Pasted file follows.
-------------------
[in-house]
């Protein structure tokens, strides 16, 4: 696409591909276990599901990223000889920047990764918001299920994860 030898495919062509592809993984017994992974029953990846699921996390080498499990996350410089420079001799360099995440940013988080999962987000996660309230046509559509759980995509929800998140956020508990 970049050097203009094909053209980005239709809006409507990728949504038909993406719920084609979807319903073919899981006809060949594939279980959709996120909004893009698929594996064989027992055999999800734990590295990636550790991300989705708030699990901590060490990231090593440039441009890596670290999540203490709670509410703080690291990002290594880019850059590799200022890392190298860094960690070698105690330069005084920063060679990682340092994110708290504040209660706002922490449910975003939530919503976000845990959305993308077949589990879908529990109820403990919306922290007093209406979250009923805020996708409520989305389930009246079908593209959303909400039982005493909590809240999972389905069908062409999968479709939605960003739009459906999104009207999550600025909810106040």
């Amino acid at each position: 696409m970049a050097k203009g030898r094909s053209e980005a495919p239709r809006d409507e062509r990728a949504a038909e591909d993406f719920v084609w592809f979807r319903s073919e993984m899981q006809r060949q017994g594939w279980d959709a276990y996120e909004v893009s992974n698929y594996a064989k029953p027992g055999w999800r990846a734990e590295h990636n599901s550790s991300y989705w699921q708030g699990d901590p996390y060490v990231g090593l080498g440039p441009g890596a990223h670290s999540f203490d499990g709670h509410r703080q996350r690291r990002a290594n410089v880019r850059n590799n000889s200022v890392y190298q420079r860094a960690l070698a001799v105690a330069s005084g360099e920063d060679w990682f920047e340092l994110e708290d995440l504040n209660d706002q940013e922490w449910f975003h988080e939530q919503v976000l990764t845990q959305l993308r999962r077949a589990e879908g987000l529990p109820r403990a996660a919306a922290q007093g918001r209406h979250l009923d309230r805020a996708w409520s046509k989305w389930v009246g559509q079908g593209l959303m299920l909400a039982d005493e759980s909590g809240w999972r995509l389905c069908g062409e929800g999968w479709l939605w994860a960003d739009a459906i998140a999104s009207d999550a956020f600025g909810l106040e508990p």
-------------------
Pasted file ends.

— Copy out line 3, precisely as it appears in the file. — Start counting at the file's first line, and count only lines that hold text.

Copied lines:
């Amino acid at each position: 696409m970049a050097k203009g030898r094909s053209e980005a495919p239709r809006d409507e062509r990728a949504a038909e591909d993406f719920v084609w592809f979807r319903s073919e993984m899981q006809r060949q017994g594939w279980d959709a276990y996120e909004v893009s992974n698929y594996a064989k029953p027992g055999w999800r990846a734990e590295h990636n599901s550790s991300y989705w699921q708030g699990d901590p996390y060490v990231g090593l080498g440039p441009g890596a990223h670290s999540f203490d499990g709670h509410r703080q996350r690291r990002a290594n410089v880019r850059n590799n000889s200022v890392y190298q420079r860094a960690l070698a001799v105690a330069s005084g360099e920063d060679w990682f920047e340092l994110e708290d995440l504040n209660d706002q940013e922490w449910f975003h988080e939530q919503v976000l990764t845990q959305l993308r999962r077949a589990e879908g987000l529990p109820r403990a996660a919306a922290q007093g918001r209406h979250l009923d309230r805020a996708w409520s046509k989305w389930v009246g559509q079908g593209l959303m299920l909400a039982d005493e759980s909590g809240w999972r995509l389905c069908g062409e929800g999968w479709l939605w994860a960003d739009a459906i998140a999104s009207d999550a956020f600025g909810l106040e508990p």